Disheartened, Lebrón went on to start a different career in media, working in advertising and public relations. In this industry, she was once again confronted by anti-blackness in Puerto Rico. Few brands and companies put Black Boricuas in their ads, catered to Afro-Puerto Rican communities or even hired dark-skinned employees. 

After taking a job as the director of communications for a local nonprofit that put her in direct contact with Puerto Rican youth, Lebrón was reminded of the importance of representation. During each visit with boys and girls across the archipelago, Black children would race to Lebrón, excited to engage with a powerful leader who looked like them.

“I’d tell them, ‘you are beautiful and intelligent,’ and I would see the light in their eyes. I knew I had to do Étnica.”

A decade after Lebrón submitted her proposal for her dream publication, she entered the contest again and became a finalist once more. This time, she won a social enterprise award, which allowed her to fund the first issue of her magazine.

Today, Revista Étnica is available for purchase at Walgreens and Walmarts across Puerto Rico as well as some local shops in the metropolitan area. Through the magazine’s website, readers can order copies from all over the world. Lebrón says she has subscribers from the United States, Dominican Republic, Colombia, and even Switzerland. Additionally, the publication’s site and social media include a blog and content that offers insight and opinions on more timely news.

For Lebrón, Revista Étnica is more than a magazine; it’s also a community and a movement. 

Throughout the year, the publication hosts events, from parties to movie-watching groups, and has recently also launched a start-up program for Afro-Puerto Rican entrepreneurs. She says that her company’s success isn’t measured by its magazine sales but rather by how it can help create economic security for the Black community in Puerto Rico more broadly.

While materializing her wildest childhood fantasies has been both joyous and frightening, she says that ultimately this magazine and this movement is much bigger than her alone.

“I just want women who read Étnica to feel proud of their skin, their body, their imperfections. I want them to know there is a community with them, that they’re not alone,” Lebrón says.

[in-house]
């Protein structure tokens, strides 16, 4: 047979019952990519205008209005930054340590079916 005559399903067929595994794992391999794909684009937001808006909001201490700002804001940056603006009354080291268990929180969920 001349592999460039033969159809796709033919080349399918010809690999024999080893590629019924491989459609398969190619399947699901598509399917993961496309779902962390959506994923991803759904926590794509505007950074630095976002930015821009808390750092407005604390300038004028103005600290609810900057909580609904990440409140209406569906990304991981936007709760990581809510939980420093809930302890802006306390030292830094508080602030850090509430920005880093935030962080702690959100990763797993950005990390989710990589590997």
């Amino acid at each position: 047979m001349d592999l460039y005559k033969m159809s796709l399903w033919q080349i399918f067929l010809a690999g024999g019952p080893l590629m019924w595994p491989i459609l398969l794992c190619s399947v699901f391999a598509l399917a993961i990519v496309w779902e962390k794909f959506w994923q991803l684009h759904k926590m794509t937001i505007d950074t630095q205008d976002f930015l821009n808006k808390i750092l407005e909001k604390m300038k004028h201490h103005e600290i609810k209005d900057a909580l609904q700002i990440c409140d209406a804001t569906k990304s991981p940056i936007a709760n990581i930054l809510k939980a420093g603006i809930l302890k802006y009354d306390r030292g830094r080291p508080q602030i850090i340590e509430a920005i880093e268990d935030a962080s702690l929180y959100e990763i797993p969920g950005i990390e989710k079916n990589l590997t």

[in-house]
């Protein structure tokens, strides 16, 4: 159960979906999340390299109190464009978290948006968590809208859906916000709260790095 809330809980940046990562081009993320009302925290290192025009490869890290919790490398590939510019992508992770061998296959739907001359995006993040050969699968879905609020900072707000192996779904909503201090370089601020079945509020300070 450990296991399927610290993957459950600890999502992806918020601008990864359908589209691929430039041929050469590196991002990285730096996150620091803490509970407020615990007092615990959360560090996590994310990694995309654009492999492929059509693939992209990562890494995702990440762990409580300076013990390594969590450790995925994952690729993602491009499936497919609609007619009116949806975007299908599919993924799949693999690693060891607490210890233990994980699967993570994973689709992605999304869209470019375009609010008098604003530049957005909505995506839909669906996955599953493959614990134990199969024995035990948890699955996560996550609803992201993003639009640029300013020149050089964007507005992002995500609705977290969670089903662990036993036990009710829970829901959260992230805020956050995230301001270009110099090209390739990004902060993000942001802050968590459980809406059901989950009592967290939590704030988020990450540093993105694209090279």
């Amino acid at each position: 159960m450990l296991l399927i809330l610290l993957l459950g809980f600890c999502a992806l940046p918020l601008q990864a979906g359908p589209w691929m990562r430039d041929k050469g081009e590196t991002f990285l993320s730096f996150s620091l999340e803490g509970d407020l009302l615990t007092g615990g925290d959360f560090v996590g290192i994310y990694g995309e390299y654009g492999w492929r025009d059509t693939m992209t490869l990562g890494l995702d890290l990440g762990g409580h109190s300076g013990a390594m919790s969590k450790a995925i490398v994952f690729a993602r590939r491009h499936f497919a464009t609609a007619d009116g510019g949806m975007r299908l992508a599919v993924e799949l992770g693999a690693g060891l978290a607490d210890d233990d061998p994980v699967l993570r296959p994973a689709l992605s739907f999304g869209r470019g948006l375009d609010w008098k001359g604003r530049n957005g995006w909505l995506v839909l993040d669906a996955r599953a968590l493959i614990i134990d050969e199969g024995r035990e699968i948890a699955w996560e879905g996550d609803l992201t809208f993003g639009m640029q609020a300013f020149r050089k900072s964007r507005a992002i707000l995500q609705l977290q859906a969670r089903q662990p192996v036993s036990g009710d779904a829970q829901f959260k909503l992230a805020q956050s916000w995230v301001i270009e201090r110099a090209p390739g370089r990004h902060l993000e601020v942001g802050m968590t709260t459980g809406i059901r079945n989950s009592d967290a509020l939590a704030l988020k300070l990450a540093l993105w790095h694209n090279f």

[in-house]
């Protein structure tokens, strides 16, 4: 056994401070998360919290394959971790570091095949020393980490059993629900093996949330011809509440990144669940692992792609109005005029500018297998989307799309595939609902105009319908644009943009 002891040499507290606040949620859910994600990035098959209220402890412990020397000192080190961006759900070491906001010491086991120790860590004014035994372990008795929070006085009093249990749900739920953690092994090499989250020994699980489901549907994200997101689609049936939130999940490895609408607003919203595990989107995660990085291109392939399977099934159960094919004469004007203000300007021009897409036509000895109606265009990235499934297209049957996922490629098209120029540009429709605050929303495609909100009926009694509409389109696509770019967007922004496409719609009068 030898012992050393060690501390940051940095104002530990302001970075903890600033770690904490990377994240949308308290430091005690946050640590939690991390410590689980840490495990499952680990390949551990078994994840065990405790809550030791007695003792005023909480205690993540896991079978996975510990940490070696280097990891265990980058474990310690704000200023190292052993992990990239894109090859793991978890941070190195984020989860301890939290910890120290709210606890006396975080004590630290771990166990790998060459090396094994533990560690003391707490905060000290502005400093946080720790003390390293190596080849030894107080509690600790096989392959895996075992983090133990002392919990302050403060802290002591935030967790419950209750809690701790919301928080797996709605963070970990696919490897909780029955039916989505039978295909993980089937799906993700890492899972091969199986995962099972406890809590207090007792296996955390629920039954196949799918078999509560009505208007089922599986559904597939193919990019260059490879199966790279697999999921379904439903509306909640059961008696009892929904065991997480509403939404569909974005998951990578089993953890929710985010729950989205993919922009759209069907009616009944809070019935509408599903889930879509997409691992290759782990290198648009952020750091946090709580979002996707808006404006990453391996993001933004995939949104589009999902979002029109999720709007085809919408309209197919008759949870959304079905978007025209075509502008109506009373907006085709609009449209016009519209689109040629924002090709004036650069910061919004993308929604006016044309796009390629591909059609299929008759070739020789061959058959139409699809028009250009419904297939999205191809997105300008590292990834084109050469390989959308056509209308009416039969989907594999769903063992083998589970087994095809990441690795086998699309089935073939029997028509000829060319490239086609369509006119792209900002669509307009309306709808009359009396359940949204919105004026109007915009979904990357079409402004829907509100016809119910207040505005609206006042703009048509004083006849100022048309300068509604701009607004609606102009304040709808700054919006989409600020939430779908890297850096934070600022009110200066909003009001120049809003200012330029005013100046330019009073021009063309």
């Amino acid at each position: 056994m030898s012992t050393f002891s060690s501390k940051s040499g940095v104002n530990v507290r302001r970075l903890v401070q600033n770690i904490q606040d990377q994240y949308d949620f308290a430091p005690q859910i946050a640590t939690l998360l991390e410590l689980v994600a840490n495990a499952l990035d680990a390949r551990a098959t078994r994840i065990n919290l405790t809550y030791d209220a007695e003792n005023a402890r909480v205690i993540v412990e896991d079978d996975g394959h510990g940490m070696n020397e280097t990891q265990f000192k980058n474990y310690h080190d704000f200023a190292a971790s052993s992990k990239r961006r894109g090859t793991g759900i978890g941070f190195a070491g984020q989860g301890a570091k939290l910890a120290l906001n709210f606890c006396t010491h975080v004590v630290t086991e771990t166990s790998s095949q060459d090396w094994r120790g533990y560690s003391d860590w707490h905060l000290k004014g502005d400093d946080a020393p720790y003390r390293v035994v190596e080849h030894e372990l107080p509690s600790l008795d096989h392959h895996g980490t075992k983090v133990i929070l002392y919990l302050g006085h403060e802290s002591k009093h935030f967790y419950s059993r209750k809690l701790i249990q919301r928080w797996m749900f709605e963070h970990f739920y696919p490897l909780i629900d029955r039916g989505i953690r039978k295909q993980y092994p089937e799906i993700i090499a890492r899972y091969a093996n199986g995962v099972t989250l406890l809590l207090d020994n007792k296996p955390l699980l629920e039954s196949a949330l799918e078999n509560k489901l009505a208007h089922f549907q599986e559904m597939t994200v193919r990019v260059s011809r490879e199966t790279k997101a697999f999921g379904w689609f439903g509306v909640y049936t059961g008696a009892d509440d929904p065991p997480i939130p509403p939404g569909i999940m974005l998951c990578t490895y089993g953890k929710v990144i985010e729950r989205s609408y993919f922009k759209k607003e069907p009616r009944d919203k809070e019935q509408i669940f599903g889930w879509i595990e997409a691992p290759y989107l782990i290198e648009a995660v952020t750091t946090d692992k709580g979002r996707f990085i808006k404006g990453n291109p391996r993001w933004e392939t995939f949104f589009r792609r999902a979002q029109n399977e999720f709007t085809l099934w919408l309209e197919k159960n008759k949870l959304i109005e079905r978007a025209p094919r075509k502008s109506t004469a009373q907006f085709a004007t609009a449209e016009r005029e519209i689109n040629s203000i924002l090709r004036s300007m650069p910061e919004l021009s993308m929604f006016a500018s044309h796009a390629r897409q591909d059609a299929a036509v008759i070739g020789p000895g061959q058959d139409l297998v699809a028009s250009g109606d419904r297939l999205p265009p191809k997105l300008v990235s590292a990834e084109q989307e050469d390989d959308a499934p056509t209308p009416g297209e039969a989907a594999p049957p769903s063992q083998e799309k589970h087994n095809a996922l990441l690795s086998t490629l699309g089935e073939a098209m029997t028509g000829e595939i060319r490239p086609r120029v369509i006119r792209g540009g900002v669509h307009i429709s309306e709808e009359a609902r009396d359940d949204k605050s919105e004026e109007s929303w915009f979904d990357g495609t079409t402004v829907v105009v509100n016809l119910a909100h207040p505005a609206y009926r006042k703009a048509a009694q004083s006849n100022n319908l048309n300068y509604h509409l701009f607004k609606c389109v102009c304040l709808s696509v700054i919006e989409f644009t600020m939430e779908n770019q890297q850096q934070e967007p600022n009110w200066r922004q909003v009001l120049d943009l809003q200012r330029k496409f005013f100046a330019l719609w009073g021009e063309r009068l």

This Comic Proves That The Great Debate On The Word ‘Latinx’ Rages On

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This Comic Proves That The Great Debate On The Word ‘Latinx’ Rages On

Terry Blas / Instagram

There is much debate about whether we should use Latino or Latinx. Languages tend to evolve over time, especially to account for changes in society. As the world becomes more tolerant it makes sense that we’d try to come up with a new word that includes the sprawling diversity, gender or otherwise, of Latin people. However, nothing last forever, and what was the standard one day might be yesterday’s news.

A recent comic by Mexican-American artist Terry Blas called “You Say Latinx,” has reignited the debate around Latinx vs. Latine. Blas decided to opt for using Latine, but as he notes in his comic, ultimately which word you choose to use is up to you. 

Why do some people use the word Latinx instead of Latino?

Spanish-language is gendered, with nouns ending in an “a” perceived as feminine, and nouns ending in an “o” regarded as masculine. As Raquel Reichard notes in Latina, the language is oft considered sexist with masculine nouns taking preference over feminine ones. Reichard gives the example of seven women being referred to as “Latinas” until a man shows up and suddenly it’s a group of “Latinos.” 

While some have tried to subvert the norm by using “a” instead of “o,” others noted that it simply isn’t inclusive enough. 

“But even these variations fall short, as they exclude the countless people of Latin American descent whose genders fall outside the woman-man binary—those identifying as agender (without a gender), nonbinary (beyond the traditional binary), or gender-fluid (fluctuating genders), among a spectrum of other identities,” Reichard writes.